As for me, I was psyched to find out earlier in the week that I would be getting twenty minutes to read, a big leap from the seven or ten minutes I’ve been getting lately.  Not that I’m complaining, any chance to read is a good chance to work on your orality but twenty minutes gives me a chance to share a couple of arcs of work, recite poems from other writers, and sneak some banter in which is exactly what I did.  My reading wasn’t perfect, my voice choked on a few spots and I swore a little too much in my banter but overall, I had a good time and my recitation skills continue to improve with better articulation, varied pacing and more persona.  I still need to work on my keeping my breathing under control and staying true to the clock (I came in just under the mark).


• I’m Jus Askin
• Urban Relación
• The Story of How Pigeon Came to Live in City
• One Question, Several Answers
• Mami’s Ghazal
•  M/mediation I Dominance by Ruth Ellen Kocher
•  The Lady of Guadalupe’s Dream and Jade Ruin by J. Michael Martinez
• Heaven Below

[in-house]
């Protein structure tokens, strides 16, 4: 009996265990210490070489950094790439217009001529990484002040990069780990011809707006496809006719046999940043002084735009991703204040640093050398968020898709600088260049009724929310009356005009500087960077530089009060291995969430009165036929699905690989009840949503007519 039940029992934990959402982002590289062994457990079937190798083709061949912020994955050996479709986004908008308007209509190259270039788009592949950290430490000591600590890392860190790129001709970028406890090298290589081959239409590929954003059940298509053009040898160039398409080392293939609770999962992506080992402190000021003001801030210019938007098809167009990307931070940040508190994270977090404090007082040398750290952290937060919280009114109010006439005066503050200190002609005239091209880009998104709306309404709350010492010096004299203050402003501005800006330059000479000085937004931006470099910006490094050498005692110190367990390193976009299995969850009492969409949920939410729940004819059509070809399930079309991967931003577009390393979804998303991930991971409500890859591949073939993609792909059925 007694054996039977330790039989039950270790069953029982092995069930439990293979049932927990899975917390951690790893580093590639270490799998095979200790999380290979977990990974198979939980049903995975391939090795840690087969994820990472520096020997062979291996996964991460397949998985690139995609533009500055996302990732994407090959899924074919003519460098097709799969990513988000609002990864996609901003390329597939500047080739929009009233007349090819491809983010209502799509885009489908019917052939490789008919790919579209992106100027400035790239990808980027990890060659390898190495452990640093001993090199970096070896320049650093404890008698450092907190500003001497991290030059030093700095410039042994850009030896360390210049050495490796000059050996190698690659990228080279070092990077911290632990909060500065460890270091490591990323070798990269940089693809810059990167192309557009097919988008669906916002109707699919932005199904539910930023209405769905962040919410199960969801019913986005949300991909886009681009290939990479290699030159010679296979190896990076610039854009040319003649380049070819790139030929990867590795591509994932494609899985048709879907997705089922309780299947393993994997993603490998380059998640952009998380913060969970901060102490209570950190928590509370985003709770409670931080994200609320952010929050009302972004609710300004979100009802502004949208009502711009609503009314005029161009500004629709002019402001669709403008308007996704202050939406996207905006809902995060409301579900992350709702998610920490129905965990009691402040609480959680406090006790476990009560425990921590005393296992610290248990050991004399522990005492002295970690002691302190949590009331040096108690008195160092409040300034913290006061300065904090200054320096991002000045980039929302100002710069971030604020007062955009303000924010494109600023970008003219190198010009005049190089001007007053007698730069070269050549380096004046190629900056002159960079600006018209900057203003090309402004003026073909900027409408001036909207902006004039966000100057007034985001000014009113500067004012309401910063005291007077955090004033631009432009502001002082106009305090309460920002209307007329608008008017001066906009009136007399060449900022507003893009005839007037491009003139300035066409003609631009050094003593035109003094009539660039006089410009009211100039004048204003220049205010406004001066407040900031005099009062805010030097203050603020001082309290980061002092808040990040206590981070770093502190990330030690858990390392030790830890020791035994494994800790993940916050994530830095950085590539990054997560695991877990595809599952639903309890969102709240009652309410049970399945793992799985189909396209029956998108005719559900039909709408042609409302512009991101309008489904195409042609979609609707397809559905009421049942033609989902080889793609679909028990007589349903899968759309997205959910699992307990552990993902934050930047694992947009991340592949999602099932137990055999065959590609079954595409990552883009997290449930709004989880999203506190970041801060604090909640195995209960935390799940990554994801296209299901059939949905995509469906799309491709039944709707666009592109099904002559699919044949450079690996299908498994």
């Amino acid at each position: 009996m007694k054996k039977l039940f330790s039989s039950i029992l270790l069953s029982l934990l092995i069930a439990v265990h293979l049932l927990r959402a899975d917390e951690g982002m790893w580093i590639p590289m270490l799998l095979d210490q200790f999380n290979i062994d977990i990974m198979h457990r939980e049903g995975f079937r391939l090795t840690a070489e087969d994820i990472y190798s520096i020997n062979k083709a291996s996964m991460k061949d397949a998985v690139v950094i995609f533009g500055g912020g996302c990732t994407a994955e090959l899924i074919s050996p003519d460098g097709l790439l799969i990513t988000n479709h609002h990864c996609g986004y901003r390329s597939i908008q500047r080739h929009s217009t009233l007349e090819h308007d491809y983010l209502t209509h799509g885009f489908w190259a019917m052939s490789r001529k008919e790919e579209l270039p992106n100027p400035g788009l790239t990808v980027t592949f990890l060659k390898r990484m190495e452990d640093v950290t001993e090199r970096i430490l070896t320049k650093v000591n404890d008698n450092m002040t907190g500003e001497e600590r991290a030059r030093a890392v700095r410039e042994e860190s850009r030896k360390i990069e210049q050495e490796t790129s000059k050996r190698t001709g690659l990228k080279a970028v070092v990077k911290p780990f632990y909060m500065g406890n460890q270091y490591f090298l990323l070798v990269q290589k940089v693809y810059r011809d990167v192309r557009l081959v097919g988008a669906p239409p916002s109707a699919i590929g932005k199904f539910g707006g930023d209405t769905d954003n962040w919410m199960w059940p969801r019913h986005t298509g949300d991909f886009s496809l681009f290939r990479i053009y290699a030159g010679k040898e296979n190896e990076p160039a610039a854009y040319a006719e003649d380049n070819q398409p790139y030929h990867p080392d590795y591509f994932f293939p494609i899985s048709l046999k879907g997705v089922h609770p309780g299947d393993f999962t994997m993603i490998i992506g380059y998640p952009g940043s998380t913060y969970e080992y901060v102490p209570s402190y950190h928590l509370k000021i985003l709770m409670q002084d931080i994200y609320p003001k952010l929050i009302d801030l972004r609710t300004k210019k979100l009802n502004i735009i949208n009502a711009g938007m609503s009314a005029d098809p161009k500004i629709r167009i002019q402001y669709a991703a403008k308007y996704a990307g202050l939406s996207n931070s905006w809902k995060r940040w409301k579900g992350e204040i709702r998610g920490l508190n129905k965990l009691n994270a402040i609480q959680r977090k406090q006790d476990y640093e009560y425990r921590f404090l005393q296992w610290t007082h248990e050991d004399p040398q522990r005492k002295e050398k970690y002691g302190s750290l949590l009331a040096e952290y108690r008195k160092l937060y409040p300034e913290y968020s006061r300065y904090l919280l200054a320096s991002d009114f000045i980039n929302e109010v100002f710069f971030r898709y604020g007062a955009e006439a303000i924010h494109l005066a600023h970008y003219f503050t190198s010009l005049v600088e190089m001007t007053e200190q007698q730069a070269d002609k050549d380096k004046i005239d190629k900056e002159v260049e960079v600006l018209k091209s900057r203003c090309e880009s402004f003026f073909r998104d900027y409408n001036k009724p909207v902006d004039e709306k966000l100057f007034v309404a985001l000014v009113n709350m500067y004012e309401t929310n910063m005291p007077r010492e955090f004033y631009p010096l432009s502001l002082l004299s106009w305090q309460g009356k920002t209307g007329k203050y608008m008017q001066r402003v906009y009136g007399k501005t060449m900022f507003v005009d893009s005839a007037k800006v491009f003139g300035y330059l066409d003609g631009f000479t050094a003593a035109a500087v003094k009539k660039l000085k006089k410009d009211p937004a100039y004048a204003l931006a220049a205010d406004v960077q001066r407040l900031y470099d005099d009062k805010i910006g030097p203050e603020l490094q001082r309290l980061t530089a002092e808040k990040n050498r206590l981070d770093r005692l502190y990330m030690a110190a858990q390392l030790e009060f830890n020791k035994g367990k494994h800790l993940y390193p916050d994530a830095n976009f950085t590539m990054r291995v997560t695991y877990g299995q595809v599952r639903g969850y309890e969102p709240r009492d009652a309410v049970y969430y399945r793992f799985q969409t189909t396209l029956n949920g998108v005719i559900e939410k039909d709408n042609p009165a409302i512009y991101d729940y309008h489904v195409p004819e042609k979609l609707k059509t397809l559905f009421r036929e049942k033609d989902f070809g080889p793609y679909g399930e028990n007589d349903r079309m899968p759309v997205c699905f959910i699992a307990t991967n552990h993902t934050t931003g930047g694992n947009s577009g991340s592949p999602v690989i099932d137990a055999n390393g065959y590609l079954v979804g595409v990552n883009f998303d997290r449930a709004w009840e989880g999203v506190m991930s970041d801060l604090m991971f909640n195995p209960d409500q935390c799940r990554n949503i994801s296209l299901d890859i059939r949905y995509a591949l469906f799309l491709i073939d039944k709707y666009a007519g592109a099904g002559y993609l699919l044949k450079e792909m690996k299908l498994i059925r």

• Psalm for Public Housing
• Ash Wednesday
• Good Friday

Many thanks to everyone at Eleven Eleven and Adobe Books for making this happen.  Now I have to hustle to get more readings so I can keep this momentum going.

Scenes from Amiri Baraka at the San Francisco Public Library

YouTube videos from We Are Already in the Future: Amiri Baraka at the San Francisco Public Library can be found here.

Flickr pictures from We Are Already in the Future: Amiri Baraka at the San Francisco Public Library can be found here.

Digging: The Afro-American Soul of American Classical Music
Digging: The Afro-American Soul of American Classical Music

Scenes from the North Beach Poetry Crawl

The last installment of the highly ambitious San Francisco International Poetry Festival was the North Beach Poetry Crawl, a combination of small gallery and open-air readings blanketed out over one of SF’s most densely populated residential, business and tourist areas.